The Top 10 Overlooked Tax Deductions

The Top 10 Overlooked Tax Deductions

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The top 10 overlooked tax deductions

  1. Mind the mileage– The IRS says taxpayers can deduct miles “primarily for, and essential to” medical care at 24 cents per mile. People who need to travel for regular treatments can benefit greatly. You can also deduct for miles driven for charity work at 14 cents per mile.

  2. Property taxes don’t need to be itemized– According to the Dolans, a 2008 law lets you up your standard deduction by the amount of property tax you pay ($500 max, or $1,000 on a joint return).

  3. New car excise tax– Did you buy a car between February 17 and December 31, 2015? The Dolans say “you can deduct the sales and excise taxes that you paid up to a maximum purchase price of $49,500.” It doesn’t have to be itemized!

  4. Spring forward? Fall back!– If you filed state income tax in the spring because you owed money in 2014, you can still count it towards your 2015 state return.

  5. Environmental credits– Yes, I mean going green. Heating and cooling products – as well as other energy-saving home improvements – can save you green. Saving 30 percent on up to $1,500 worth of improvements is worth your time!

  6. Sell a home in 2015?– Deductions for sale and closing costs, Real Estate agent commissions and other legal fees are available.

  7. Take the PMI deduction– New laws now make private mortgage insurance payments deductible, but only through your 2015 return. Check this out with a tax professional before it’s gone!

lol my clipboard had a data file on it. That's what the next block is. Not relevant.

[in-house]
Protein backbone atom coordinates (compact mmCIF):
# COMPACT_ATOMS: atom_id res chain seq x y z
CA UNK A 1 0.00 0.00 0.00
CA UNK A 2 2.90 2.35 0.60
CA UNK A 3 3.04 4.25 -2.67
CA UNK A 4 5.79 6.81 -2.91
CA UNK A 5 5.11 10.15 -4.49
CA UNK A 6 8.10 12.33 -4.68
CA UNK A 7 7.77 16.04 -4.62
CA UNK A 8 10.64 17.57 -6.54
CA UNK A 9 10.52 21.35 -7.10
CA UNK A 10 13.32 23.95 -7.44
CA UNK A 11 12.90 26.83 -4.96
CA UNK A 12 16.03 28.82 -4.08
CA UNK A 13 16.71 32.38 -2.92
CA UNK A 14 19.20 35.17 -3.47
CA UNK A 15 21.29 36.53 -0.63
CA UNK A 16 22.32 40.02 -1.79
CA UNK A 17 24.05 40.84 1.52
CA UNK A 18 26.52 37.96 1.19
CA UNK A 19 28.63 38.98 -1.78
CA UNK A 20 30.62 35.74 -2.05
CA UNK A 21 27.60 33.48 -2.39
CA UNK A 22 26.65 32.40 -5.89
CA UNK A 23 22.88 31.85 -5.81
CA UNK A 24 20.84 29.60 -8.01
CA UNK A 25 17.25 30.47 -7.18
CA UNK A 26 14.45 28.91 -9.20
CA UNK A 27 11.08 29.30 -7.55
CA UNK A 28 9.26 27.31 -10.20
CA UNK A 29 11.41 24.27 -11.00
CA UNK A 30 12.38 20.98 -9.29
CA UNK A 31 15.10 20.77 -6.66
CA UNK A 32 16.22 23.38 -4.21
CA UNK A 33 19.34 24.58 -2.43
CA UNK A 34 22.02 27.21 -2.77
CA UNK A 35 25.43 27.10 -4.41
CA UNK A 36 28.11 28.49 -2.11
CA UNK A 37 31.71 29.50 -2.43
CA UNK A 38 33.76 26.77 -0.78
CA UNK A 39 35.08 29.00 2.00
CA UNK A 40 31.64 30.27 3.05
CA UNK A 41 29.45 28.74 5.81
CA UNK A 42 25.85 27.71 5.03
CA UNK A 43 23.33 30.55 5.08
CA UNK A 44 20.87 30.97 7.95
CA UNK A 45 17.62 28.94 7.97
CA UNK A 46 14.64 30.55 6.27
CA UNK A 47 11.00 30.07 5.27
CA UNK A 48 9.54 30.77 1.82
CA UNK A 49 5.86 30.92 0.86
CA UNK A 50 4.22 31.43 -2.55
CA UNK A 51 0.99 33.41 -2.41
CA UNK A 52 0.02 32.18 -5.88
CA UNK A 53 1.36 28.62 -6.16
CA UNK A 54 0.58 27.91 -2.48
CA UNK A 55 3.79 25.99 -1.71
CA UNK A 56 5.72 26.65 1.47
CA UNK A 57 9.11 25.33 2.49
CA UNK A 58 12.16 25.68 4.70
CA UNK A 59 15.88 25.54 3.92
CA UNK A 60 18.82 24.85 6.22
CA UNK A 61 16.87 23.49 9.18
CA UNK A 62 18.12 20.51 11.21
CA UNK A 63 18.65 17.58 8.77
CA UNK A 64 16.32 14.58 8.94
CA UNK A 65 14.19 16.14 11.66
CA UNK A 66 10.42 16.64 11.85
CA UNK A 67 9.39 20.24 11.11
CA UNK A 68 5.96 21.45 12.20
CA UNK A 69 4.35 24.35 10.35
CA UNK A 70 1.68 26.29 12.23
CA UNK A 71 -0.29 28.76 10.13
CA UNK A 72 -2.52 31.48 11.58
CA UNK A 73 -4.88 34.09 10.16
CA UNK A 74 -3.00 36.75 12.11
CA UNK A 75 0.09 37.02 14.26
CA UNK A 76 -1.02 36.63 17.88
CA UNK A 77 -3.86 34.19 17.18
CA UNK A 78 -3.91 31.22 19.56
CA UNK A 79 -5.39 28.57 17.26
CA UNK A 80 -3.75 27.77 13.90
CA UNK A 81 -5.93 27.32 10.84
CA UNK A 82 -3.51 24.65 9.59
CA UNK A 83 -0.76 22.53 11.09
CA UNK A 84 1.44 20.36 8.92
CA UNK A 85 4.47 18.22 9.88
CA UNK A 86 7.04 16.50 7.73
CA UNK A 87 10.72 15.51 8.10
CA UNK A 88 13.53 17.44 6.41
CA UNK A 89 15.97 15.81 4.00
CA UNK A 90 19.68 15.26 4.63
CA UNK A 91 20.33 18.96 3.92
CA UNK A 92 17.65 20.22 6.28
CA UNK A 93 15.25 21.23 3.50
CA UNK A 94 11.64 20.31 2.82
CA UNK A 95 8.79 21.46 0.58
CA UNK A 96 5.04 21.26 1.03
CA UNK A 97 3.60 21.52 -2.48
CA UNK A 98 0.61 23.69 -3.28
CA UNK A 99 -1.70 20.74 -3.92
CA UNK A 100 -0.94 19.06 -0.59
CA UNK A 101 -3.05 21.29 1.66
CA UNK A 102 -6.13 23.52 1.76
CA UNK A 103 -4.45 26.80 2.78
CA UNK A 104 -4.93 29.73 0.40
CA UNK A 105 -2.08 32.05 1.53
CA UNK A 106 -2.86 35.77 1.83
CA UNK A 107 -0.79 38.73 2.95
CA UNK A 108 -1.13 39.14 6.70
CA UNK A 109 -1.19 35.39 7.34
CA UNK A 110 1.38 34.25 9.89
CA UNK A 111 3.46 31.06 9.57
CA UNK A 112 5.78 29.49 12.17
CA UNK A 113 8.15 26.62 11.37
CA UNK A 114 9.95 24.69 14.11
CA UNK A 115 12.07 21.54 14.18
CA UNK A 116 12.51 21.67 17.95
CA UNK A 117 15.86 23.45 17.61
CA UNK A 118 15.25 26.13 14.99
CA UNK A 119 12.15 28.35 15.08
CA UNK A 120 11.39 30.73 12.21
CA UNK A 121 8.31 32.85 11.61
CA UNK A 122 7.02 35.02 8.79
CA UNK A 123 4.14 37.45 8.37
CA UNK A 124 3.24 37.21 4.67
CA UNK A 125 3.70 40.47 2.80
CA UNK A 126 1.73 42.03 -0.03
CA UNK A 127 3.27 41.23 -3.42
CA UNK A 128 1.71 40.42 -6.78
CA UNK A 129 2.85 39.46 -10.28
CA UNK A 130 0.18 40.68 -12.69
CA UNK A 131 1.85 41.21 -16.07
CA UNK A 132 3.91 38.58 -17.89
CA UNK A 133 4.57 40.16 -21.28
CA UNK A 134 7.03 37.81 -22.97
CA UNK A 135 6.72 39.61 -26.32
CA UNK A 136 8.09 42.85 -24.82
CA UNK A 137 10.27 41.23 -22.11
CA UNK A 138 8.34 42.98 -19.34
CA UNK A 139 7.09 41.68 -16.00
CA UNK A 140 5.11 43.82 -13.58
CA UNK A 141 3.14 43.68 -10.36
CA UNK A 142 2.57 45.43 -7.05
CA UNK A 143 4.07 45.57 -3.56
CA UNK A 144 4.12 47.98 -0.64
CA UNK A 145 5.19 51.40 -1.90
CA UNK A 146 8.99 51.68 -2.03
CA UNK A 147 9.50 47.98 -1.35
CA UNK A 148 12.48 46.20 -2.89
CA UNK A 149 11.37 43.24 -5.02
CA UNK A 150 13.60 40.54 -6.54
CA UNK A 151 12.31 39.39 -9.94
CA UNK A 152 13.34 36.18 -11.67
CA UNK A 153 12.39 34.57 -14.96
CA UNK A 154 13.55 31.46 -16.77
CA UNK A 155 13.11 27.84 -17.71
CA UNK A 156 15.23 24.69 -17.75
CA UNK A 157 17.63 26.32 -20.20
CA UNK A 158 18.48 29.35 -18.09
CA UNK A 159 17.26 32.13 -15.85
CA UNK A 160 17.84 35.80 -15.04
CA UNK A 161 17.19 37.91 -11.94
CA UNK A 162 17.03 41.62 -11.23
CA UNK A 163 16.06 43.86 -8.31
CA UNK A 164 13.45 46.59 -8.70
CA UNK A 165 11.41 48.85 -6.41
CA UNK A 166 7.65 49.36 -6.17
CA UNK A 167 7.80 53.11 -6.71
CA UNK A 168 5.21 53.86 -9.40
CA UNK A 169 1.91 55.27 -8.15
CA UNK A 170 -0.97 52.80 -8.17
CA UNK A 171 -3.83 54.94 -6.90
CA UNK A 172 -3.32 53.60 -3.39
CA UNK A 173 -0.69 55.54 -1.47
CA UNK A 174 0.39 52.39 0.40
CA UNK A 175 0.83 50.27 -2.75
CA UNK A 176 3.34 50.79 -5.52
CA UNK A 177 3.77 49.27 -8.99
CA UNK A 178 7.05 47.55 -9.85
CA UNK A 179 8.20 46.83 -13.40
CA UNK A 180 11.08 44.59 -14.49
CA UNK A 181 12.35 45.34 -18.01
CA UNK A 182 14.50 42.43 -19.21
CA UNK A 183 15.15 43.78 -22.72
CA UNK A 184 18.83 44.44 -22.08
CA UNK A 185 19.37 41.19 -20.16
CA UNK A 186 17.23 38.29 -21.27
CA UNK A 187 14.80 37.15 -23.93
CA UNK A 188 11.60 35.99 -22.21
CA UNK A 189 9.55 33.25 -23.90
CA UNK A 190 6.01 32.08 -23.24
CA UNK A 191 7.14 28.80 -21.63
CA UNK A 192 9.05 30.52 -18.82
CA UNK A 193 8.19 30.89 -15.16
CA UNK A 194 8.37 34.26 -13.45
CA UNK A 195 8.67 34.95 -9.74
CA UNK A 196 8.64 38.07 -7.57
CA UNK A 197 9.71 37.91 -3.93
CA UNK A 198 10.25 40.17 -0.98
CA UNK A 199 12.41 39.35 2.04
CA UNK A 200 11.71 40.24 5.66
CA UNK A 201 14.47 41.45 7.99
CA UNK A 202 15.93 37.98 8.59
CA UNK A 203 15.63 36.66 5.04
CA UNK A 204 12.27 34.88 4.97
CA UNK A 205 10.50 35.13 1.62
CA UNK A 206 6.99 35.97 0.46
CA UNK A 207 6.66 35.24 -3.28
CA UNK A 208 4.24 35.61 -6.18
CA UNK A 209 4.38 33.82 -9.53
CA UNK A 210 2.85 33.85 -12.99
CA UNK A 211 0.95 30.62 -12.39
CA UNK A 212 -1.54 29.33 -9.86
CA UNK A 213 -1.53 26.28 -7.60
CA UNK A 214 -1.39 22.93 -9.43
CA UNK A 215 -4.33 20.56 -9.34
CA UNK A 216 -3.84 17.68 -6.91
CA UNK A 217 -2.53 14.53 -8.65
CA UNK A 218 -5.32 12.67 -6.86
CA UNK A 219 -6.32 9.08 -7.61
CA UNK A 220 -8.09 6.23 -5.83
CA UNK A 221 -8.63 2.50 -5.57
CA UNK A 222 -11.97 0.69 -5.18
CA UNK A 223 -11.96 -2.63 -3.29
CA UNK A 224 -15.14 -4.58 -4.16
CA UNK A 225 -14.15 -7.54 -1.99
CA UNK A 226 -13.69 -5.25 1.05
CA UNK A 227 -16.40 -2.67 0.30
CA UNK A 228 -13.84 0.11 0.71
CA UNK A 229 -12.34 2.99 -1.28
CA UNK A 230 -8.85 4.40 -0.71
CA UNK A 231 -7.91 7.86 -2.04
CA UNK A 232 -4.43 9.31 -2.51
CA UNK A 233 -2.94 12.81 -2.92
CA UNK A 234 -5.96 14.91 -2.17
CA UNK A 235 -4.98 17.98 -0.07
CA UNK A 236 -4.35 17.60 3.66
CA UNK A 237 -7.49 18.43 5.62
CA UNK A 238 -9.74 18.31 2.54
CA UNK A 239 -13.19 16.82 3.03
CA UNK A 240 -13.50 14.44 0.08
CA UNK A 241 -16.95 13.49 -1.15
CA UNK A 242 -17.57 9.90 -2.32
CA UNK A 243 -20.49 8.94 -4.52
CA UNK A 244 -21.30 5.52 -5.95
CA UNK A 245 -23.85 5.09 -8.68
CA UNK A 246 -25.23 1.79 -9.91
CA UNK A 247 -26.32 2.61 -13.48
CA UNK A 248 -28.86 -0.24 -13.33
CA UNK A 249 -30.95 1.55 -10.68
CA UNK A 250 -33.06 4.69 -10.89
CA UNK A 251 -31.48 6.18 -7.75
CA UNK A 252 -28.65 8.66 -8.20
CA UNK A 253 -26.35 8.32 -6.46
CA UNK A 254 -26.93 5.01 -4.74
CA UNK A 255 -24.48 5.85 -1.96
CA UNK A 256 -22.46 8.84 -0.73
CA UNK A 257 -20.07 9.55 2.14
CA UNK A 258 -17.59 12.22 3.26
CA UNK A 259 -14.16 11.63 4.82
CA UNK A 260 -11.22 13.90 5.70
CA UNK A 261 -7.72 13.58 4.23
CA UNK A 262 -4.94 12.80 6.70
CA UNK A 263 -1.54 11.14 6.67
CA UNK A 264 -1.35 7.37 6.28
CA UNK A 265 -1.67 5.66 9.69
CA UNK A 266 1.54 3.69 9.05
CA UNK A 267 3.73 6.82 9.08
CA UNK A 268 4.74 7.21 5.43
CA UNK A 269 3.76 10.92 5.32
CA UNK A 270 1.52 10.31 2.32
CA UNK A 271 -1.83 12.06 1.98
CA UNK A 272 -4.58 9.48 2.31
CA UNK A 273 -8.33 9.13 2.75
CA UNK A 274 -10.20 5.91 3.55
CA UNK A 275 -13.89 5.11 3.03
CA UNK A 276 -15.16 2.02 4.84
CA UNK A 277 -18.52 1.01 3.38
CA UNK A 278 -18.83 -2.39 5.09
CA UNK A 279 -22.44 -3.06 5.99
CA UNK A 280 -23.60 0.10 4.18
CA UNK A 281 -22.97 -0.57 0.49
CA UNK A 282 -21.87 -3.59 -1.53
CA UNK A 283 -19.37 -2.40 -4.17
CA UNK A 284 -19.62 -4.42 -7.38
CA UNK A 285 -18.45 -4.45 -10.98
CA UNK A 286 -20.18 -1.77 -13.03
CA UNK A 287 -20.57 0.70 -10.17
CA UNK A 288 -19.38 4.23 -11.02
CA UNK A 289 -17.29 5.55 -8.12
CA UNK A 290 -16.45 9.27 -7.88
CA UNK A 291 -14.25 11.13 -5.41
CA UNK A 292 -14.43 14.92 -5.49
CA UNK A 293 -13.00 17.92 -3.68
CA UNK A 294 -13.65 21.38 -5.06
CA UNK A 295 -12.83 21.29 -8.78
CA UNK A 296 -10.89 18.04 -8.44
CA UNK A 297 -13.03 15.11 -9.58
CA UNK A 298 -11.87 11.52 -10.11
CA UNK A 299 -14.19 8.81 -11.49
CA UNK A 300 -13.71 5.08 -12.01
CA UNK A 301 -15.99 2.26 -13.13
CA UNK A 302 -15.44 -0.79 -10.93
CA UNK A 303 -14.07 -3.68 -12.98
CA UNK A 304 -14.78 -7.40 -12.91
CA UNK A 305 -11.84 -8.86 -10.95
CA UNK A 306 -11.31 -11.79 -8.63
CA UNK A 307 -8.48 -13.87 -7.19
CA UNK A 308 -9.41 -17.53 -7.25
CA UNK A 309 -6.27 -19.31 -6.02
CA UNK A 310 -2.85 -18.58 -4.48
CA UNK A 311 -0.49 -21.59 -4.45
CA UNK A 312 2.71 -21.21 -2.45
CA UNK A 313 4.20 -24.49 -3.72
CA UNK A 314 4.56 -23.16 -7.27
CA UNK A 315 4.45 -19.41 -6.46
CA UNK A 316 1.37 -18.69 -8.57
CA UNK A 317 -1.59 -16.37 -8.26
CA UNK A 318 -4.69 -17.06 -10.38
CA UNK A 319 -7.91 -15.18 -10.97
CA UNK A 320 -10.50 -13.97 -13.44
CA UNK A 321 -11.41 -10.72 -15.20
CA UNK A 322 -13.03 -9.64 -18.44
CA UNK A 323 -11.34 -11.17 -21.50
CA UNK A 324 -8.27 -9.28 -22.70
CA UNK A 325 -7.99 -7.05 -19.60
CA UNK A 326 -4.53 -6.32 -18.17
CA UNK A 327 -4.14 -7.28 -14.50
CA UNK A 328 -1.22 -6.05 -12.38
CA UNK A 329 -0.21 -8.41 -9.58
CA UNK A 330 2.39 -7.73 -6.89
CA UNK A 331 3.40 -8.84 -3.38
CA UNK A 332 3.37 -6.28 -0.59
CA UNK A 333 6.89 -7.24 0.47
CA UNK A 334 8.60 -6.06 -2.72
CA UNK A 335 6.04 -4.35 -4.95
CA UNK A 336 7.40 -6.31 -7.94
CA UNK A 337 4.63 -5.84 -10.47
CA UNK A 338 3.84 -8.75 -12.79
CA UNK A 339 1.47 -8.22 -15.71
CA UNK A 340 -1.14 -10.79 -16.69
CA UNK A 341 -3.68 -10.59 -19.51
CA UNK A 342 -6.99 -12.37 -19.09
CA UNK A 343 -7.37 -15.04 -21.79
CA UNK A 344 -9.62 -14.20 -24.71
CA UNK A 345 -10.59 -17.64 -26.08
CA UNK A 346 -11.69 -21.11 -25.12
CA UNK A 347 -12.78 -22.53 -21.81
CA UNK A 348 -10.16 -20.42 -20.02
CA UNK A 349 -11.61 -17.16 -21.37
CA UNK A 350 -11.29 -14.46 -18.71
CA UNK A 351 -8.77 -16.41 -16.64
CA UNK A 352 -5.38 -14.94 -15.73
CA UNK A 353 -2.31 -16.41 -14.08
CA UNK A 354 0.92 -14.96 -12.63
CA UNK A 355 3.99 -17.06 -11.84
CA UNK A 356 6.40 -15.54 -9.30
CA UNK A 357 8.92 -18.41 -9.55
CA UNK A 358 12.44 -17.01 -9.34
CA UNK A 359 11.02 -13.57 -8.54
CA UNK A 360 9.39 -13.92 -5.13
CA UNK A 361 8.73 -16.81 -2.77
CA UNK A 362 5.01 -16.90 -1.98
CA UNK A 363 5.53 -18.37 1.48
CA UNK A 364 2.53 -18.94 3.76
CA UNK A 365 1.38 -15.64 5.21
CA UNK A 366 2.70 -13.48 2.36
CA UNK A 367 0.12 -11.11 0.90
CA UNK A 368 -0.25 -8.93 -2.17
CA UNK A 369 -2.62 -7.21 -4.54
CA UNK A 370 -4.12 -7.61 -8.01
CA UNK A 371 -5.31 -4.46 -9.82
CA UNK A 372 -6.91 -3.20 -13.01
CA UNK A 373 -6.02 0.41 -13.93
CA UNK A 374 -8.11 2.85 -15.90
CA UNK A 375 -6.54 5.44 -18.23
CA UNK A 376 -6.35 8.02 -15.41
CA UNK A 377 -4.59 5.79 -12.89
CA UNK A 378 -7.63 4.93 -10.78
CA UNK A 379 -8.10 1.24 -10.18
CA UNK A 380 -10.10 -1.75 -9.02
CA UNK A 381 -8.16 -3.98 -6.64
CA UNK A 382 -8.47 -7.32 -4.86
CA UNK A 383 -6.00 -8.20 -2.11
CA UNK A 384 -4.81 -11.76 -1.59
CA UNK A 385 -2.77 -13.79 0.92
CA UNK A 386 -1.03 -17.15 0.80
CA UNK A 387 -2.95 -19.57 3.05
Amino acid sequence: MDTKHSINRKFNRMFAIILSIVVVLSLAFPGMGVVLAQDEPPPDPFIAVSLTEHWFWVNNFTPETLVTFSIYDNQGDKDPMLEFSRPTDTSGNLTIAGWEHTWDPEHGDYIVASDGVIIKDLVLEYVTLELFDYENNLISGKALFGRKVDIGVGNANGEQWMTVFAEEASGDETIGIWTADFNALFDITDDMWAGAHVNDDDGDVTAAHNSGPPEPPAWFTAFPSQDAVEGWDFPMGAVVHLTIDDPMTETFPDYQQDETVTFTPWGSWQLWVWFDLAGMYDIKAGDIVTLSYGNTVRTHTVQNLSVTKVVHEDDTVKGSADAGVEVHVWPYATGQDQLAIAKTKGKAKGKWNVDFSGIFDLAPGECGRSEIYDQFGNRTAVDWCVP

8. Investors, take heed– Investment-related expenses like investment publications, financial advisor fees, mileage to go see a broker and more are available for deduction. In a similar vein, certain tax preparation expenses are deductible.

  9. Unemployed in 2015?– The American Recovery and Reinvestment Act “made the first $2,400 you receive in unemployment benefits tax free,” write the Dolans. Job search expenses may be deductible if you searched for a job in the same field. This could include agency fees, ads, postage, phone calls, travel, etc. If it all amounts to more than two percent of your adjusted gross, its fair game, say the Dolans.

  10. Childcare expenses– This credit includes daycare, nannies and more. The credit reaches as high as $3,000 for one child, $6,000 for two or more. They just have to be under 13 years old.

Remember – CONSULT WITH YOUR TAX PROFESSIONAL if you have questions!

Heather F Davidson Headshot
Phone: 609-209-7581
Dated: December 15th 2015
Views: 381
About Heather: I'm an agent whose business is built on the promise of exceptional customer service. If you are sel...

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